Q: Your own commentaries have also been a magnet for debate. … How do you establish the subject?
Gumbel: I take it seriously and spend a lot of time with it. We're trying to make a point. Brevity is difficult. To do it in a minute, or 1:15, the economy of words is important and I go through a lot of angst about every word. Commentaries are intended to make people think. After all of them, I can't think of any I'd take back. I firmly believe what I say.
Q: Where did your edge, your push for the hard truth emerge? Has it always been there, or did it evolve?
Gumbel: I've been doing this for 40 years, and that's the first time anyone's ever asked me that. When I first joined KNBC, they started a two-hour newscast. Our news directors decided it wouldn't make sense to say the Dodgers and Angels won or lost both times. So they asked me, “What do you think you can do that's different?” So we talked issues, did sports book reviews.
Q: What more do you want to do in the business?
Gumbel: I take pride that whatever people think of me, they know I care about what I do. I'm serious-minded. As far as my career, I've been accused of having tunnel vision. I don't really use a rear-view mirror, I'm so preoccupied with what I'm doing (L.A. TIMES, 12/17).
Twitter yesterday announced that it is “tying up with TV ratings giant Nielsen Co. to create the ‘Nielsen Twitter TV Rating,’ a new audience metric based on the popular microblogging service,” according to John Letzing of the WALL STREET JOURNAL. Nielsen said that the new Twitter TV Rating “will be used to gauge ‘the reach of the TV conversation on Twitter,’ and will start in the fall 2013 TV season.” Nielsen added that the new metric “will complement current TV ratings” (WALL STREET JOURNAL, 12/18). The two companies will deliver a syndicated-standard metric around the reach of the TV conversation. The Nielsen Twitter TV Rating will give TV networks and advertisers the real-time metrics required to understand TV audience social activity. These ratings will build on NM Incite’s SocialGuide audience engagement analytics platform (Nielsen). DAILY VARIETY’s Andrew Wallenstein noted the new rating will “gauge the activity on the social-media platform relevant to specific TV shows and commercials.” The multiyear, exclusive deal with Nielsen “will unlock a private portion of Twitter's otherwise publicly available data that reveals how many people see a given tweet as opposed to the usual metrics regarding the volume of tweets or those tweeting.” The new metric is “intended to provide advertisers an additional dimension for valuing the content in which they pay to embed marketing messages for both commercials and product integration.” CBS Chief Research Officer David Poltrack “characterized the deal as experimental but said it carries the potential to allow a network to offer an integrated ad buy that could enable a marketer to purchase a 30-second commercial on air along with a companion experience on Twitter” (VARIETY.com, 12/17).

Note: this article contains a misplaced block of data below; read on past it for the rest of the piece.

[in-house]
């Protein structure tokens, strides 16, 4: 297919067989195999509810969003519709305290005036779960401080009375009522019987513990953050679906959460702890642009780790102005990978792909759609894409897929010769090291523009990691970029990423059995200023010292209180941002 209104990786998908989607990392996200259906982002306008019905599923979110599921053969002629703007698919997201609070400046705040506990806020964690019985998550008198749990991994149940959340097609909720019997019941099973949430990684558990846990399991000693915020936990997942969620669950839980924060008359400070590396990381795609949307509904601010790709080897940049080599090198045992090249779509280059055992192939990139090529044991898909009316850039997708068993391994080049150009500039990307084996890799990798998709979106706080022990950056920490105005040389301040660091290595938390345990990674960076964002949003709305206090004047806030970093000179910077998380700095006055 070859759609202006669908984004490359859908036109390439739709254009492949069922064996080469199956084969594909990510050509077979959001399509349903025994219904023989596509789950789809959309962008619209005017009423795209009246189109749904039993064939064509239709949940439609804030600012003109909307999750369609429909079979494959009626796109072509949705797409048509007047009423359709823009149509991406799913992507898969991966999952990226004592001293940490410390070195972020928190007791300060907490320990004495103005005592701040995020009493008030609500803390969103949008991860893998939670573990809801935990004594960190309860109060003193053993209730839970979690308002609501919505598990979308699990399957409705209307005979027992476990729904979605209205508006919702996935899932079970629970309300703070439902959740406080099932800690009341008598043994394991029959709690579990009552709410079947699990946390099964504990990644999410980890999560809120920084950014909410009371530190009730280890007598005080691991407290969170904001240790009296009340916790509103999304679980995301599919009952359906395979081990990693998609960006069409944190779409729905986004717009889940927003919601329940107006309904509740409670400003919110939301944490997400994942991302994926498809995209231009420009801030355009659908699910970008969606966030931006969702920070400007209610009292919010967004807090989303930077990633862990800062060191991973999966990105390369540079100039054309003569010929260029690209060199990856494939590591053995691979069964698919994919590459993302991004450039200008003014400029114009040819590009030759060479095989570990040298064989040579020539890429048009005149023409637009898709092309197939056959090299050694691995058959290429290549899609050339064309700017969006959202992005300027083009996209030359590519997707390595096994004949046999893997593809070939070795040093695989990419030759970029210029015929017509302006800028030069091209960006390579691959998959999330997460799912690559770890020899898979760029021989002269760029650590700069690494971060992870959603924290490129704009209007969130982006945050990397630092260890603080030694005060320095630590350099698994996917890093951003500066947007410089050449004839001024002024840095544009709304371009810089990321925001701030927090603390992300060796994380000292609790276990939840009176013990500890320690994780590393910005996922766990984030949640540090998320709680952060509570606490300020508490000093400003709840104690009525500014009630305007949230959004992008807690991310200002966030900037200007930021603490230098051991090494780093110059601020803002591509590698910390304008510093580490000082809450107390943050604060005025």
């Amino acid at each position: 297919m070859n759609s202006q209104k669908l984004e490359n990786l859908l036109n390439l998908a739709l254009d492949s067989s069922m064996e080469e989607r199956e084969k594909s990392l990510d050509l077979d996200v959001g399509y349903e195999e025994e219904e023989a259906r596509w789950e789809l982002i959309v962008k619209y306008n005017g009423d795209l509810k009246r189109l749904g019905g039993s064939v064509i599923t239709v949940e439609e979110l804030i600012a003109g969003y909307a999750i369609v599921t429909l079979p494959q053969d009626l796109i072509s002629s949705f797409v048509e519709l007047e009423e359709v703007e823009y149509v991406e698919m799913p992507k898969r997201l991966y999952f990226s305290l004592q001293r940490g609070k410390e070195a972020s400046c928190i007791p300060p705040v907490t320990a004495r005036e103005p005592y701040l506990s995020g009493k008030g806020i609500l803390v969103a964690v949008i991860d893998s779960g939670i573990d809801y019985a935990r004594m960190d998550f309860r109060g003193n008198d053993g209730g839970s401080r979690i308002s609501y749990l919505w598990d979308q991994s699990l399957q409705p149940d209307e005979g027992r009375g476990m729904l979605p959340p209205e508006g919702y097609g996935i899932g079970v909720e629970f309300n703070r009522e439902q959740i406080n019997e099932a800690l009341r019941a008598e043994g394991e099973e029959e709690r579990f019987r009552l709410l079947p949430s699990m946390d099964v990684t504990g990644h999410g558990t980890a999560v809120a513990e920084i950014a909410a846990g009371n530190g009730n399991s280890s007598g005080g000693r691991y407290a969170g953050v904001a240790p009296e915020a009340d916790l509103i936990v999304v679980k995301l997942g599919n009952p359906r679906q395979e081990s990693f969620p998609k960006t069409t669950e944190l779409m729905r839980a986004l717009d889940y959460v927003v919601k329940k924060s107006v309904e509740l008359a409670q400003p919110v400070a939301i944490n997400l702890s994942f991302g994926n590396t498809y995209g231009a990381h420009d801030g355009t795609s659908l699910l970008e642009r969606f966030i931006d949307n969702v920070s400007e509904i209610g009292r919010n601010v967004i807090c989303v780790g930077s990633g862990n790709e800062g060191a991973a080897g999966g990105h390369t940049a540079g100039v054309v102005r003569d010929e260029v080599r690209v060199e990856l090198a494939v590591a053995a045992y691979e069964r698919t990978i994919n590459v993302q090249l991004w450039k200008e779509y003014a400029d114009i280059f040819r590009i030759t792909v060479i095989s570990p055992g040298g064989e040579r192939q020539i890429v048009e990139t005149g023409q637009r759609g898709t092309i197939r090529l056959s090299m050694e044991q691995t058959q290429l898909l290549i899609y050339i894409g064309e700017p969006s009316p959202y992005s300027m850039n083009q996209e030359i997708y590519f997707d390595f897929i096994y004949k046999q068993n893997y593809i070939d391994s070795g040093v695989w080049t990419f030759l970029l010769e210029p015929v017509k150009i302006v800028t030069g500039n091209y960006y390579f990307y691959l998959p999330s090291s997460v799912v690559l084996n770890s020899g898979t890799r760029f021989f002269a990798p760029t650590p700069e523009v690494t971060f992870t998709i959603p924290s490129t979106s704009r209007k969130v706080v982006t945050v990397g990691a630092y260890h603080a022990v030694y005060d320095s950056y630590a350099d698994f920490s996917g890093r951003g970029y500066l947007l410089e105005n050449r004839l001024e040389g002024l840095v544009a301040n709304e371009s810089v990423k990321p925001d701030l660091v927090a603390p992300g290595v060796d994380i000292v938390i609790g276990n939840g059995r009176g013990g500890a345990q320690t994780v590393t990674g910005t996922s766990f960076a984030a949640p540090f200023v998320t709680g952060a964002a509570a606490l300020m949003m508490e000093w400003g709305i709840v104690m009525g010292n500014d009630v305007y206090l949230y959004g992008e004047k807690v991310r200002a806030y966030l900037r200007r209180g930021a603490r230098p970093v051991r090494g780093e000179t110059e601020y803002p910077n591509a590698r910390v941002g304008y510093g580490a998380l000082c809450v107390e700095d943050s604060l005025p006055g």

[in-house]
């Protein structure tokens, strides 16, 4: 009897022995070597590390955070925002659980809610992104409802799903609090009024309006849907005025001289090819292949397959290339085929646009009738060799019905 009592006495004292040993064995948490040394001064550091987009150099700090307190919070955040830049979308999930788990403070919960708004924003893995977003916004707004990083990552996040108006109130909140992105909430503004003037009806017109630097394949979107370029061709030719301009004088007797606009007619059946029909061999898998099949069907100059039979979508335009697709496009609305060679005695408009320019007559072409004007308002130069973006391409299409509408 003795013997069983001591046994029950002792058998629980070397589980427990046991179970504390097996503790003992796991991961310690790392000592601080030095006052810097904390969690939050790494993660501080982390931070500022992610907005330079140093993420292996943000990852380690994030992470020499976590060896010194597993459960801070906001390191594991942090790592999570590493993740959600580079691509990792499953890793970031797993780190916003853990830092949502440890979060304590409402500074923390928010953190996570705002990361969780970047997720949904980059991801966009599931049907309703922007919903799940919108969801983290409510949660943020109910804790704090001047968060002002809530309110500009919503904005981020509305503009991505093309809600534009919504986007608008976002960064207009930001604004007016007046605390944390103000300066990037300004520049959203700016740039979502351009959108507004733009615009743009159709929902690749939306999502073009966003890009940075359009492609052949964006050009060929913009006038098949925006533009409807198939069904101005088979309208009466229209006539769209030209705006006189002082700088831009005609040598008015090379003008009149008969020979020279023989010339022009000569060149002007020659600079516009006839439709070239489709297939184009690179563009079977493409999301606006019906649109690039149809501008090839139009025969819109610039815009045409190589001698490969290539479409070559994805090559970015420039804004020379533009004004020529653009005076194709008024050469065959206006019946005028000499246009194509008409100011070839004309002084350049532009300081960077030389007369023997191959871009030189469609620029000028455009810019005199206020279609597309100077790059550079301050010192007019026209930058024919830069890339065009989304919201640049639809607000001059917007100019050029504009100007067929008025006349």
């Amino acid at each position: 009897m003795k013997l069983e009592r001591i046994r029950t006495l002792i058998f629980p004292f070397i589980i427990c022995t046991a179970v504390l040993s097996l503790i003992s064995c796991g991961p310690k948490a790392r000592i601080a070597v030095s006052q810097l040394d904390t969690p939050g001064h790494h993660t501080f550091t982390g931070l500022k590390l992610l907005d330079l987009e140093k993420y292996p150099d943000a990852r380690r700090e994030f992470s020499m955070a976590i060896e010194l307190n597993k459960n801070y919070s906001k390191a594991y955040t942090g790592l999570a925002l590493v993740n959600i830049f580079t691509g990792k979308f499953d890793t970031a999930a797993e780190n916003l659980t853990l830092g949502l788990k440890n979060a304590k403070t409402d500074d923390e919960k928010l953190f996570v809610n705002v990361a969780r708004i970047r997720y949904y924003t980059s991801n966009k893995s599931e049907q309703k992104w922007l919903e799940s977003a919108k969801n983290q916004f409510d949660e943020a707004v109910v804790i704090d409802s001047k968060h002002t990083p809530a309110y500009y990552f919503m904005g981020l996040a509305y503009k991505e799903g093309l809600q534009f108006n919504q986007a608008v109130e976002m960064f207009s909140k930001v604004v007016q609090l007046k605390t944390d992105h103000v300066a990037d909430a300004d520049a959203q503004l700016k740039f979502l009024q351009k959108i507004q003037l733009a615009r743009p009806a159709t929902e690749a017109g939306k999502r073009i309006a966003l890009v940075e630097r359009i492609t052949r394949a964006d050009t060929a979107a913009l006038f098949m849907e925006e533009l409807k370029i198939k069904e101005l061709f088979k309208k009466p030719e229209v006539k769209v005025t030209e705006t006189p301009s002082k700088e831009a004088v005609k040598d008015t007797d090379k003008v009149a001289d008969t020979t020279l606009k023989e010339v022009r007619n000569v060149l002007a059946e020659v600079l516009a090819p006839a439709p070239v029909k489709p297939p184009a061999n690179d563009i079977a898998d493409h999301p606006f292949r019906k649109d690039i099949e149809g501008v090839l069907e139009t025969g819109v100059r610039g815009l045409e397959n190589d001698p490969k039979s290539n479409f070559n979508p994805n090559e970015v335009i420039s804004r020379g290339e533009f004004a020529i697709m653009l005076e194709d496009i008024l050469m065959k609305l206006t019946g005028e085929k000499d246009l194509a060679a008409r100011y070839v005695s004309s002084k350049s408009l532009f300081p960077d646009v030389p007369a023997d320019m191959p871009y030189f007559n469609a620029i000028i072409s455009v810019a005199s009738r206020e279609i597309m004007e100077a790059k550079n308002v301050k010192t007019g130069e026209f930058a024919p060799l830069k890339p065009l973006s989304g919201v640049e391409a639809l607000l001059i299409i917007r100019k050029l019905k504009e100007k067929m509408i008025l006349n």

TURN UP THE RADIO: In N.Y., Michael de la Merced reports Nielsen Holdings today said that it had agreed to acquire radio ratings company Arbitron for $1.26B. The offer represents a 26% premium to Arbitron's closing price on Monday. The two companies have a combined revenue of $6B (NYTIMES.com, 12/18).
In L.A., Meg James cited data from Kantar Media which showed that the London Games, combined with political campaigns, "pumped nearly $2 billion into the U.S. advertising market during the third quarter of 2012." The "largest beneficiary of the increased spending during the quarter was NBC." Estimates show that NBC and its sister cable channels took in $1B from advertisers "eager to tout their products during the 17-day" Olympics. Cable TV advertising "grew nearly 3%." But some cable nets "took a hit because advertisers shifted their spending to outlets that televised the Olympics." The "top advertisers" during the period were P&G ($770M) and GM ($472M) (LATIMES.com, 12/17).
APOLOGY ACCEPTED? In S.F., Bruce Jenkins apologized for his Sunday column, in which he "criticized NBA Commissioner David Stern for scheduling five games on Christmas Day, ruining the holiday for many participants." Jenkins: "I've made this point with regularity over the years, but this time, I pointed out that Stern is Jewish and wrote that he 'has no feel for Christmas in the first place.'" Jenkins added, "That statement is just plain wrong, not to mention arrogant, and I apologize for it. I should not have brought up the subject of Stern's religion. ... I shouldn't have addressed the issue of David Stern's faith in any manner" (SFGATE.com, 12/17).
TEEING OFF: The AP's Michael Marot noted Golf Channel starting in '14 will "televise the NCAA Division I golf championships" with three days of coverage from the men's tournament. Golf Channel also will "carry the men's and women's championships the following year." It marks the "first time since 1997 that the women's championship will be televised live" (AP, 12/17).
SAYING GOODBYE: In DC, Dan Steinberg noted about "three-and-a-half years after Washington Post sports columnist Mike Wise launched a radio show for" WJFK-FM, that program "is ending." Steinberg reported the show "will be replaced by a four-hour program hosted by Holden Kushner and Danny Rouhier." WJFK-FM Program Dir Chris Kinard said it was a "ratings-based decision." Wise in a statement said, "It's not by choice" (WASHINGTONPOST.com, 12/14).